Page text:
Hacking Discussion Will we ever see an untethered Switch hack?

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But can you update the payload on a modchip after it's installed?
It's been a few years so I can't remember what I did, but I know my trinket m0 simply looks for payload.bin on the sd card. So updating is as easy as renaming the latest fuse-primary.bin to payload.bin and copying it to the card.

There is only one downside and it's the same for autorcm in general.. if for some reason the Switch didn't shutdown properly then the battery will drain faster than normal.
 

Gvaz

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Considering how easy and powerful the exploit is, the incentive to discover an untethered coldboot is low to zero. Hackers and developers couldn't care less as long as they get full access to the console. There is more to be gained by discovering an exploit that works on units with Fusee Gelee patched. SciresM himself posted a bounty for a potential untethered coldboot exploit 3 years ago which nobody has followed up on. None of us can say whether we will or will not get an untethered coldboot hack but chances aren't looking good to say the least.
This kind of mentality never makes sense to me.

You wouldn't want a way to do what you want to do easier and with less steps? WTF
 

Draxzelex

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This kind of mentality never makes sense to me.

You wouldn't want a way to do what you want to do easier and with less steps? WTF
  • The dilemma is not as simple as "less steps". You act like people aren't finding another exploit out of laziness when in reality, its not worth the effort to find another exploit because it requires too much time to find one for little payoff
  • Its not even that many steps. With AutoRCM and a dongle, you can access CFW in the blink of an eye
 

fst312

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I used to be a massive advocate for untethered coldboot, but now I've realised I don't even turn my switch off lol
My switch is open most of the time too, can’t remember when I last turned it off. I can’t remember but I think turning off the switch and reopening it hurts the battery more somehow or is keeping open the thing that really does that. Whatever the case is my switch is mostly open.
 

JackTheFroster

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Just wondering, what is with the coldboot exploit from fail0verflow "shofEL2"? in the video it seemed like they booted up the switch without any payload injection...

edit: yeah... it seems like it is the same rcm exploit. still wondering if the video shows a way of consistent boot or if its "fake" (payload injected before).
 
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VeniaSilente

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I guess I wouldn't be a good engineer because that wouldn't satisfy me. I'd want to be able to press a button and get what I want without other devices or effort.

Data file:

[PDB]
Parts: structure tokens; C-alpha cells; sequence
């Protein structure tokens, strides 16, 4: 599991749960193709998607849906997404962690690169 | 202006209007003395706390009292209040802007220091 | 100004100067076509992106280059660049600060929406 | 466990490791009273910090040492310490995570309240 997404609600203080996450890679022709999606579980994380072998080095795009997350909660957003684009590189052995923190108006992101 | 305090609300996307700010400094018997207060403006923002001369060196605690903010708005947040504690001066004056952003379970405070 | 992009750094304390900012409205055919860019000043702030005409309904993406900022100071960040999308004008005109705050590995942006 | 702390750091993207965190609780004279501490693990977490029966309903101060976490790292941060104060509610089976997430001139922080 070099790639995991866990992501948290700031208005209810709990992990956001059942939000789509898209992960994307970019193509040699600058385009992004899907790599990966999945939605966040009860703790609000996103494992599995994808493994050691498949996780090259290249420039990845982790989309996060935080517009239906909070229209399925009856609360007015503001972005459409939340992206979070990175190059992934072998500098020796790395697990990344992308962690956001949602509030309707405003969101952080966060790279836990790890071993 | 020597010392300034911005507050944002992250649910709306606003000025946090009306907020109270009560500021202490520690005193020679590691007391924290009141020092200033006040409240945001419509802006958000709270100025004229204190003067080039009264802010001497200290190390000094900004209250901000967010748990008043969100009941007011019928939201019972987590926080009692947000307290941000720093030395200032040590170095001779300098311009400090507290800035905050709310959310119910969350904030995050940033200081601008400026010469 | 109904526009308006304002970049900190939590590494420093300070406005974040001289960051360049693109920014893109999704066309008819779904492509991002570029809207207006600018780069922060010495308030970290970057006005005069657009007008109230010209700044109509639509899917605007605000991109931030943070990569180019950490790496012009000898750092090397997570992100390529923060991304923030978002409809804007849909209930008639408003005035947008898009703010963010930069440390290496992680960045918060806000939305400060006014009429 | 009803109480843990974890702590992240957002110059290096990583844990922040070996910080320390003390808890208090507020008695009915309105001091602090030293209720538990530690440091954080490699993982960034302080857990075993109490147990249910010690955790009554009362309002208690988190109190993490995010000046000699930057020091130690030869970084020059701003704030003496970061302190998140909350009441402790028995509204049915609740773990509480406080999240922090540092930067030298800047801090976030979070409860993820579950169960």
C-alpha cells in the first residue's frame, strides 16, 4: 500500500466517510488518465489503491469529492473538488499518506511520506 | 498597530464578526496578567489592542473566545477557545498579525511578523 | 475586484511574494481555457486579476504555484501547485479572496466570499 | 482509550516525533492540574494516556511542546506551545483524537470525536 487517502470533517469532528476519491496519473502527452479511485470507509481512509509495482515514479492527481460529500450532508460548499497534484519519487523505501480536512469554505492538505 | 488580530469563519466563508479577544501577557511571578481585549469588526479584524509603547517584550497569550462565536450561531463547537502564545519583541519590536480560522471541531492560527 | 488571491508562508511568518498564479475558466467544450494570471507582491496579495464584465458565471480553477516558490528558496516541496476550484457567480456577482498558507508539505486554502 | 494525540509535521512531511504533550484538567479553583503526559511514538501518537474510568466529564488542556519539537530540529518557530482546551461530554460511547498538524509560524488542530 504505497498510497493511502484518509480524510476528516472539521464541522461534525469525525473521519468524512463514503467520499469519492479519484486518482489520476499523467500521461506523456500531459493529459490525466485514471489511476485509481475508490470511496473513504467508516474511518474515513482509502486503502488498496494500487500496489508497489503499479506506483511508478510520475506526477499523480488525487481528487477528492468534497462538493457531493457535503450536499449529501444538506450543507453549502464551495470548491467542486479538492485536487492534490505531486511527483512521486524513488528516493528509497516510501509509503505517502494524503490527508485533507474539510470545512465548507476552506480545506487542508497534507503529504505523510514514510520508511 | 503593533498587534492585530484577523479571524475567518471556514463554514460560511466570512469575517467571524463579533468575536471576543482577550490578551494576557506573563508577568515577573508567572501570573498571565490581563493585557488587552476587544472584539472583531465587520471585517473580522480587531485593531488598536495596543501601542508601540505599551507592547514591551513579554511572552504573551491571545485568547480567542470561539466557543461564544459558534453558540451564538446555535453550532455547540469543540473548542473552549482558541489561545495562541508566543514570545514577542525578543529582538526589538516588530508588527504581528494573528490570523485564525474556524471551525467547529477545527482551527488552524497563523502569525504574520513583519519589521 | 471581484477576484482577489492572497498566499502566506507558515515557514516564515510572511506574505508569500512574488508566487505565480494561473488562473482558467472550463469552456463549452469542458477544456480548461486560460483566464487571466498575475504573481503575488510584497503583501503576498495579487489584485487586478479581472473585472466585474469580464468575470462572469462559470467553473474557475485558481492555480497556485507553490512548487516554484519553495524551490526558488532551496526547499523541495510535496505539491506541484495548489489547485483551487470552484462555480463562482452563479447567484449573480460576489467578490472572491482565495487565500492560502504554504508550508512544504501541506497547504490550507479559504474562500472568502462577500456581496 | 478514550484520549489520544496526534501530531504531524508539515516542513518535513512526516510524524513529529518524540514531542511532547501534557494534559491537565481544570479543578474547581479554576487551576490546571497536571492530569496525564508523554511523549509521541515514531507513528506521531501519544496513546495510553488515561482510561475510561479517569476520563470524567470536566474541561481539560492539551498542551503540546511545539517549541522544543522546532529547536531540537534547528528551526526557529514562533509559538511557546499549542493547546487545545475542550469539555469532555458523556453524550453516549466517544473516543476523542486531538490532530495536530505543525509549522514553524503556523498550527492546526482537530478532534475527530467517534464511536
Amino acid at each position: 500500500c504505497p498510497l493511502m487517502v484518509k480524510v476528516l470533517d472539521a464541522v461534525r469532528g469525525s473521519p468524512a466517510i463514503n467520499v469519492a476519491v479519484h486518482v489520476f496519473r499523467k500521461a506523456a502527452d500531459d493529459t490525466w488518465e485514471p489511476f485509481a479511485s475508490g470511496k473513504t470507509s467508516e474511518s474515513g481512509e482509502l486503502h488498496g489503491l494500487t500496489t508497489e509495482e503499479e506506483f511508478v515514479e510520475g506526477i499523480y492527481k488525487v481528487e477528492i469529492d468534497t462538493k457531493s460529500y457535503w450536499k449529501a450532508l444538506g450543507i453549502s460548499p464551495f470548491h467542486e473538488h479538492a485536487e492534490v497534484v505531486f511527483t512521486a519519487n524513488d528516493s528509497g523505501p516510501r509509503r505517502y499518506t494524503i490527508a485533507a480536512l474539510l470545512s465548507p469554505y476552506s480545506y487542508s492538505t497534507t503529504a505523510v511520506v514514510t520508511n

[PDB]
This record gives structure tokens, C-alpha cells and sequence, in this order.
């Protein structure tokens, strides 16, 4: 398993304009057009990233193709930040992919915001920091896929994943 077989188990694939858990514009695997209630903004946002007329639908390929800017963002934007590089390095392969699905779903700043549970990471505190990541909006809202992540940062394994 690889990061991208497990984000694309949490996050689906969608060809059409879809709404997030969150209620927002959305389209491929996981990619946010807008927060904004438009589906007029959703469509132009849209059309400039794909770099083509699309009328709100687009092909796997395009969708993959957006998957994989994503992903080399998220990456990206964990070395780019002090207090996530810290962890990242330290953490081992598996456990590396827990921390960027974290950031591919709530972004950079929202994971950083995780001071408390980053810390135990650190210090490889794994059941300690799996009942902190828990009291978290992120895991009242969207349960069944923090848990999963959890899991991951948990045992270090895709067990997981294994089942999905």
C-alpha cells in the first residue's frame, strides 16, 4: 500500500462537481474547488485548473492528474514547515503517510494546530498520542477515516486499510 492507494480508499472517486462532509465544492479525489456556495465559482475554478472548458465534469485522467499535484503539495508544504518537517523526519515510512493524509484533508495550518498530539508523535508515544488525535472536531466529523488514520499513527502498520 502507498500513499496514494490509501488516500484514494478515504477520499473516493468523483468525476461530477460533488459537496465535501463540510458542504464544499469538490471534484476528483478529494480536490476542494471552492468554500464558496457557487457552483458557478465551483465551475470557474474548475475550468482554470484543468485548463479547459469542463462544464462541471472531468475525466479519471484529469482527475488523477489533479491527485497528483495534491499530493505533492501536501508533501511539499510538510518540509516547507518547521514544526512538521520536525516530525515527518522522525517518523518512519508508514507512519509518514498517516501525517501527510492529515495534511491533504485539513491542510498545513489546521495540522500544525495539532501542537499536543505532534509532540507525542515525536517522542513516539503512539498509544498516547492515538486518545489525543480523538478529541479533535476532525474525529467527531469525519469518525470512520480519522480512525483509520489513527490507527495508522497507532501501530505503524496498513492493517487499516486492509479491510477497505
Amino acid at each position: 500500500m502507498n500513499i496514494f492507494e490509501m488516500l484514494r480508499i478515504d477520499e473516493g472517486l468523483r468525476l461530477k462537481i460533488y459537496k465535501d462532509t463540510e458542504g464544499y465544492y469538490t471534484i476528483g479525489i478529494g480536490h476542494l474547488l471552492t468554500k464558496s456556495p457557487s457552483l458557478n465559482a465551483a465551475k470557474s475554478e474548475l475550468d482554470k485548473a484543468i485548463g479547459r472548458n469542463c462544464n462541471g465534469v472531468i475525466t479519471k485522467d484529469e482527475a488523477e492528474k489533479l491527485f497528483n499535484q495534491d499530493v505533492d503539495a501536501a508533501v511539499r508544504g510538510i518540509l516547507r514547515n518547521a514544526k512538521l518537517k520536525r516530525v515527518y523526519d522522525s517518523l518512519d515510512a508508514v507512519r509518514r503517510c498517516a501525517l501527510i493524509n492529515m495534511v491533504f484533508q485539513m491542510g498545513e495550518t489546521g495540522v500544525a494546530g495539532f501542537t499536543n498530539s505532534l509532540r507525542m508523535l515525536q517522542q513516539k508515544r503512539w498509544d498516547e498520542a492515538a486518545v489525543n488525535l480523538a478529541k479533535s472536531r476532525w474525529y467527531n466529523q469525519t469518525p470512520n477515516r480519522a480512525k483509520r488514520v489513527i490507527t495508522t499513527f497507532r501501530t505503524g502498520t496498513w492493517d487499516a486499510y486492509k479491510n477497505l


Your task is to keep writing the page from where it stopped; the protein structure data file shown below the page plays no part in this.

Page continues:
You wouldn't be a good engineer but not because of that tho; a good engineer does get to look at both / all sides of the equation and consider the total cost involved in the system. Sure, you'd get to save yourself a grand total of one (1) and about 5 minutes of tinkering per power-up (which for eg.: non-Caffeine units means exactly the same as zero marginal time, at current time the only absolute benefit would be for Caffeine units), but that's largely offset by the 10~15 years time of R&D required to find an exploit and make it happen, and the risks in doing so (bricking machines? bad soldering? buying blueprints from totally reputable russian FTP sites? Nintendo ninjas?) and that is assuming there's even actually an exploit to take advantage from.

As a 86% engineer myself (covid has made last years of classes weird), my take is if (big if) there is currently a known exploit left, it's still bound enough to software (browser? gallery?) that the smartest thing to do for the devs is to observe Nintendo's behaviour for a couple more years and see if it's more feasible to release such method into the open once the Switch is EOL'd.
 
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xdMatthewbx

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You wouldn't be a good engineer but not because of that tho; a good engineer does get to look at both / all sides of the equation and consider the total cost involved in the system. Sure, you'd get to save yourself a grand total of one (1) and about 5 minutes of tinkering per power-up (which for eg.: non-Caffeine units means exactly the same as zero marginal time, at current time the only absolute benefit would be for Caffeine units), but that's largely offset by the 10~15 years time of R&D required to find an exploit and make it happen, and the risks in doing so (bricking machines? bad soldering? buying blueprints from totally reputable russian FTP sites? Nintendo ninjas?) and that is assuming there's even actually an exploit to take advantage from.

As a 86% engineer myself (covid has made last years of classes weird), my take is if (big if) there is currently a known exploit left, it's still bound enough to software (browser? gallery?) that the smartest thing to do for the devs is to observe Nintendo's behaviour for a couple more years and see if it's more feasible to release such method into the open once the Switch is EOL'd.